European bishops launch new platform for youth participation

ROME – As part of a wider European initiative designed to empower young people and encourage their social involvement, European bishops have launched their own new platform where young people can share their views on key policy areas.

In an October 6 press release for the new initiative, called YouthNet, Jean-Claude Hollerich from Luxembourg called on youth delegates to “make YouthNet a place of true brotherhood, an example of how we can be brothers and sisters , aware of our specificity”. cultural identities, truly united in diversity.


Hollerich, who is also President of the Commission of Episcopal Conferences of the European Union (COMECE), said, “This new consultative body will foster the concrete participation of young European Catholics in shaping EU policies.”

Launched on October 5, YouthNet is an initiative of COMECE and builds on two previous large-scale Catholic youth conventions, held in June 2021 and June 2022.

YouthNet is a group of young delegates, aged between 18 and 35, from the different Episcopal Conferences of the European Union, who have committed themselves for a two-year mandate in collaboration with the COMECE Secretariat on specific projects and in as consultants on political issues.

According to an October 6 press release on the launch of YouthNet, the aim is to bring young people’s point of view to “all dimensions of EU policy-making” and take into account their sensitivities. current political and social challenges.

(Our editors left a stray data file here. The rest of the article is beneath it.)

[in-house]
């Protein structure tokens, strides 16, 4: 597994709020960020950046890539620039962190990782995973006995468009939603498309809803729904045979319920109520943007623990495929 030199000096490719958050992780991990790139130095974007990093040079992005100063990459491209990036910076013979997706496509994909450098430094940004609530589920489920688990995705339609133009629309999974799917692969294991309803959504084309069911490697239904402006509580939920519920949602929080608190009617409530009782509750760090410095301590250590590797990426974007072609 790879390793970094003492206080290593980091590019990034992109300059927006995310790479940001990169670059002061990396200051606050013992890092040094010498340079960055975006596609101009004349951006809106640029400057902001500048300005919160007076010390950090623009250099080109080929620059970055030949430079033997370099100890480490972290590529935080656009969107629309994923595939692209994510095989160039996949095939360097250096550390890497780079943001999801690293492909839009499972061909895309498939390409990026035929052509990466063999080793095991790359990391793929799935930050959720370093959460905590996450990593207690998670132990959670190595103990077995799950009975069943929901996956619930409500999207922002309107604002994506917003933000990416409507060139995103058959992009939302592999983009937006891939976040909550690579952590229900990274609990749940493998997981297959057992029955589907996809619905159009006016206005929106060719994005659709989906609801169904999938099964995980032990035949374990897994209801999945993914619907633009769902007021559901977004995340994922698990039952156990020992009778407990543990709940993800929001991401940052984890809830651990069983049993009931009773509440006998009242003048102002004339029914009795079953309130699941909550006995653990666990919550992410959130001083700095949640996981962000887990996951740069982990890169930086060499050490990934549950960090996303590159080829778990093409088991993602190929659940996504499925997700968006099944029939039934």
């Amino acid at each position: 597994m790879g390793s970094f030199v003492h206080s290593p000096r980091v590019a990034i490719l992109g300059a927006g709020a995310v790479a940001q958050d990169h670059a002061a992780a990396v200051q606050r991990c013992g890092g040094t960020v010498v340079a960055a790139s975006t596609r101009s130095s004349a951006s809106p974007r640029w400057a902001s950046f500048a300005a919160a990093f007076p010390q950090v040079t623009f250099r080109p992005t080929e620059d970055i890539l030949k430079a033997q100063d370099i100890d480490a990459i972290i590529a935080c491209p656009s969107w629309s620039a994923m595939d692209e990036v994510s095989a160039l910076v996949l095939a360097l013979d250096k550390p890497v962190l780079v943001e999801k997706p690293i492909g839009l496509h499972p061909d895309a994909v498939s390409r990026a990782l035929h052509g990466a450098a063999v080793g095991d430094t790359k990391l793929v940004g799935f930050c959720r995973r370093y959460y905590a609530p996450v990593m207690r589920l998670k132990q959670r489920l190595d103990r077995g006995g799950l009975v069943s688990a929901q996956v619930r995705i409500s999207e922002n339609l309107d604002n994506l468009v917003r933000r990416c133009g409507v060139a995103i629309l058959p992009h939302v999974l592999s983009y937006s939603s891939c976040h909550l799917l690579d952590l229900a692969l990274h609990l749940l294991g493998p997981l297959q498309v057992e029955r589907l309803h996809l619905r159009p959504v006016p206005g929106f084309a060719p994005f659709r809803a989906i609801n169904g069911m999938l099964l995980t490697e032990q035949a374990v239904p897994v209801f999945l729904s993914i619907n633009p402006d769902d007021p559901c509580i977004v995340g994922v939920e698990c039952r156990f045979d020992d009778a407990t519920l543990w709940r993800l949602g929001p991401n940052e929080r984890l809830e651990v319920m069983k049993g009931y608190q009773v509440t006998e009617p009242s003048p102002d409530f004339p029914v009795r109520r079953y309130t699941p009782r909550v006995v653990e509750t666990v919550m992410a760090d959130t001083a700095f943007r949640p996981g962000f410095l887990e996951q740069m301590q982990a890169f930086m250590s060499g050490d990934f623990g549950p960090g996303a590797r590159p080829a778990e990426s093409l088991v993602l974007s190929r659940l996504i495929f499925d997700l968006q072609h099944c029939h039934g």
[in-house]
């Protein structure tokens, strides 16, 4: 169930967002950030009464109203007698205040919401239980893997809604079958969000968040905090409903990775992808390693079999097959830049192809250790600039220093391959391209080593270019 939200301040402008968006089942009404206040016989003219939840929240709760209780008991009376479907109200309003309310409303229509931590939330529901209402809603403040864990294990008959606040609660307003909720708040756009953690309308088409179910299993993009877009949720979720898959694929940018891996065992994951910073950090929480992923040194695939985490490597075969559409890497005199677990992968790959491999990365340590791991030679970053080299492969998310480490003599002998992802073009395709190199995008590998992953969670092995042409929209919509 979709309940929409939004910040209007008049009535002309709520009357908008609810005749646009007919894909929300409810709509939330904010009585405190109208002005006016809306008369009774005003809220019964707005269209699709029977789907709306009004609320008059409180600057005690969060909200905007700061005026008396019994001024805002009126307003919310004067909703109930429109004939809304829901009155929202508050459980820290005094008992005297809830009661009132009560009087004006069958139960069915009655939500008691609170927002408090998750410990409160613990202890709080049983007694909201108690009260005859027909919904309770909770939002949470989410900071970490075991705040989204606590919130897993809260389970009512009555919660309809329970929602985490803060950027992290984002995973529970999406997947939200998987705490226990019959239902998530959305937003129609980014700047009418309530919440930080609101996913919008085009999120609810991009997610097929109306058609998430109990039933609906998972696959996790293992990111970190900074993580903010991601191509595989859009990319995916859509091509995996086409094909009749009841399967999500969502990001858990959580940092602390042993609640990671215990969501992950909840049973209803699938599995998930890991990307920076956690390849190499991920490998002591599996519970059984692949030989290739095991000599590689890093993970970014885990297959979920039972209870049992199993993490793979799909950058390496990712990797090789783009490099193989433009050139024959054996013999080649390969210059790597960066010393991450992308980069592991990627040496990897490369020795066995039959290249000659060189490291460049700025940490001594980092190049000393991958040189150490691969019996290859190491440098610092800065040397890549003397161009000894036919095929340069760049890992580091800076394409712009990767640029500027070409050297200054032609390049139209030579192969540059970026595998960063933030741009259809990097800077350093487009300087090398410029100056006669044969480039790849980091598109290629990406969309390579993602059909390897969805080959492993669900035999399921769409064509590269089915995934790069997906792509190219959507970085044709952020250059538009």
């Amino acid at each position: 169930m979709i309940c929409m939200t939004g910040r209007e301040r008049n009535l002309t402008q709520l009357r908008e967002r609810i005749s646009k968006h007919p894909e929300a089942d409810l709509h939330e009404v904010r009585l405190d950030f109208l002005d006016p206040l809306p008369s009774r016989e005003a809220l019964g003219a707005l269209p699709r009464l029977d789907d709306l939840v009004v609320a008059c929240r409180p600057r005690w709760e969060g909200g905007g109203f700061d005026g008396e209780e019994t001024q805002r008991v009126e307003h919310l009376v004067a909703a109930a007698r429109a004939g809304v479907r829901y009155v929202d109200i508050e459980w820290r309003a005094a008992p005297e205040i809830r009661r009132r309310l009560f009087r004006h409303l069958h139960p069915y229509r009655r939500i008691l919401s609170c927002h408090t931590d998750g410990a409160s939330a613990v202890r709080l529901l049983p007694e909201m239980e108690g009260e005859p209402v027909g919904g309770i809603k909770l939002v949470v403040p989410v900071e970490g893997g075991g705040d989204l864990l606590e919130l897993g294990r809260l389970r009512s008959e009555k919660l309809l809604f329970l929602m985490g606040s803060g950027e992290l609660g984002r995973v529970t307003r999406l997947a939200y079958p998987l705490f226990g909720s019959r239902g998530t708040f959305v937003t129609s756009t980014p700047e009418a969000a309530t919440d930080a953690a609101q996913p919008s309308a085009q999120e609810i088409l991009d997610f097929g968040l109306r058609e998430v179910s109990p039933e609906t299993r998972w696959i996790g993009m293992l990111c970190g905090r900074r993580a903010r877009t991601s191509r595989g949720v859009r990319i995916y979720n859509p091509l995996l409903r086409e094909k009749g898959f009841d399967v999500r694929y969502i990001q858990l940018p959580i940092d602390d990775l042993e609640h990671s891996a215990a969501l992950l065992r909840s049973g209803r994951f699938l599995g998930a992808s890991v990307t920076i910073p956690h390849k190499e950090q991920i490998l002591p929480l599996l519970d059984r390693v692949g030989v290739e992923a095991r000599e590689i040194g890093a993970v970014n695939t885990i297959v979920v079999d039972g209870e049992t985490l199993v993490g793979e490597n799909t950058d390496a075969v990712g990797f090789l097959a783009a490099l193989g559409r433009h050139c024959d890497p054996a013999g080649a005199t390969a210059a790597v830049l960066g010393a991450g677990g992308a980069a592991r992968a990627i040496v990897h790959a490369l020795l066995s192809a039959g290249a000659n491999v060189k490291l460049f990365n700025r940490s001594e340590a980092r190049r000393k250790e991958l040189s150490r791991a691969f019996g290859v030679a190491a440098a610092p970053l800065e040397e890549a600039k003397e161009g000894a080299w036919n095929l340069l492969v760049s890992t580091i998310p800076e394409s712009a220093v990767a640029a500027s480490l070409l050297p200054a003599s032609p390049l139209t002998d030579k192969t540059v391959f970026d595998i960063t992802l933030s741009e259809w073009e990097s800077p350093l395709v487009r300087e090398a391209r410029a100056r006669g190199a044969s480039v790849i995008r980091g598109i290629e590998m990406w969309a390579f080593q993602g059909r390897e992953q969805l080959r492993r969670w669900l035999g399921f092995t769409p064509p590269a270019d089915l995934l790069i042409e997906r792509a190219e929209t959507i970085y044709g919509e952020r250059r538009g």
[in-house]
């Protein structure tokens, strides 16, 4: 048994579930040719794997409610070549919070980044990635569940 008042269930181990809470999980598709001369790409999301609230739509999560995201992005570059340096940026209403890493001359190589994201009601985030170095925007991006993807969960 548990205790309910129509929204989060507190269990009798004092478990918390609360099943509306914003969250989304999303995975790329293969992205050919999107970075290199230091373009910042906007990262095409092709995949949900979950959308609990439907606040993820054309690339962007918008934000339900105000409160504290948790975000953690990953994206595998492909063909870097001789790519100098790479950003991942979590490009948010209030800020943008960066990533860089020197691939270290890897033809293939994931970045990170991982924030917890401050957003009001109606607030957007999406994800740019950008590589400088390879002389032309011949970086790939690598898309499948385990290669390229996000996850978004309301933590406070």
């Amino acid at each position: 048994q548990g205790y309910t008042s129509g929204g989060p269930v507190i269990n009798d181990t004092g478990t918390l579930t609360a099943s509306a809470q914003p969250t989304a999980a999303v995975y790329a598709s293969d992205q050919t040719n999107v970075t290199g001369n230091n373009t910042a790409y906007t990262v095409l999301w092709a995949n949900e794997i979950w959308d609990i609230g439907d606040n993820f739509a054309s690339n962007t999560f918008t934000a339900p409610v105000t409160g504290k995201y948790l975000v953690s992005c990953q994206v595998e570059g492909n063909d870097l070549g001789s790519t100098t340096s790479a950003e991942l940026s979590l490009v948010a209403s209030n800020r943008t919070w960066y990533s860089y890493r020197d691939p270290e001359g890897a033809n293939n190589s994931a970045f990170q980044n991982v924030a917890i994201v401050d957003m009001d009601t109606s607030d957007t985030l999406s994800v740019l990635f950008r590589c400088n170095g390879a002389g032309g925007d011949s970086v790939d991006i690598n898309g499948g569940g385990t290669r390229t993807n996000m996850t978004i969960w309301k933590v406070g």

Hollerich, when launching the initiative, also stressed the importance of empowering young people at all levels of society, while “acting with and across all generations for the common good in the EU”.

Over the next few months, YouthNet members will carry out an in-depth reflection on how to promote EU values ​​such as democracy and fundamental rights, and they will present their findings at the COMECE assembly in 2023.

The launch of the COMECE YouthNet is part of the European Year of Youth, launched in January and announced by the President of the European Commission, Ursula von der Leyen, in her state of the art address. Union 2021.

It is coordinated by the European Commission, which organizes a series of special events and projects for young people with the collaboration of the European Parliament and the different EU Member States, as well as regional authorities.

The various initiatives carried out during the European Year of Youth are supported by a contribution of 8 million euros (7.8 million dollars) from the Erasmus program and the European Solidarity Corps.

According to a December 2021 press release at the initiative of the European Commission, the main objective of the European Year of Youth is to provide young people taking part in it with opportunities to acquire knowledge, skills and competences. for their professional development, and to improve their civic engagement to “shape the future of Europe”.